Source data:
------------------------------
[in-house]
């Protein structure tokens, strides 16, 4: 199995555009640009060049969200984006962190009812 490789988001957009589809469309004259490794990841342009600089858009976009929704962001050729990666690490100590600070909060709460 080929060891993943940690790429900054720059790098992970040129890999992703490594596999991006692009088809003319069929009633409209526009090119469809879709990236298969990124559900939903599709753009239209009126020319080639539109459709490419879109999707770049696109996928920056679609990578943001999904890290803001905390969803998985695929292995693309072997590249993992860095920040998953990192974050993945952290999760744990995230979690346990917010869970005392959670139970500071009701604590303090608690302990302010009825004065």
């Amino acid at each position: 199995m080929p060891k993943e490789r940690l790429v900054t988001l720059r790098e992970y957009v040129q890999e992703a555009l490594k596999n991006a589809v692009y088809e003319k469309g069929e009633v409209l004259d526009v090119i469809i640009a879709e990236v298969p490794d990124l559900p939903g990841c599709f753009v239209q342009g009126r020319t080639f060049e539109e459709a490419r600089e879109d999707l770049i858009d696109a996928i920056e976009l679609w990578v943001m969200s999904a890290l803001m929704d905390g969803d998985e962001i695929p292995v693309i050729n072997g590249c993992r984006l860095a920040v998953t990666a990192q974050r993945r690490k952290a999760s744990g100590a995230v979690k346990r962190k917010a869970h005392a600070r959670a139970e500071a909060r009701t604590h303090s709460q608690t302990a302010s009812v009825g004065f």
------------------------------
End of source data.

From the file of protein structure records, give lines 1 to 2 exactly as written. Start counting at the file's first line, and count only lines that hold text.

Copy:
[in-house]
């Protein structure tokens, strides 16, 4: 199995555009640009060049969200984006962190009812 490789988001957009589809469309004259490794990841342009600089858009976009929704962001050729990666690490100590600070909060709460 080929060891993943940690790429900054720059790098992970040129890999992703490594596999991006692009088809003319069929009633409209526009090119469809879709990236298969990124559900939903599709753009239209009126020319080639539109459709490419879109999707770049696109996928920056679609990578943001999904890290803001905390969803998985695929292995693309072997590249993992860095920040998953990192974050993945952290999760744990995230979690346990917010869970005392959670139970500071009701604590303090608690302990302010009825004065």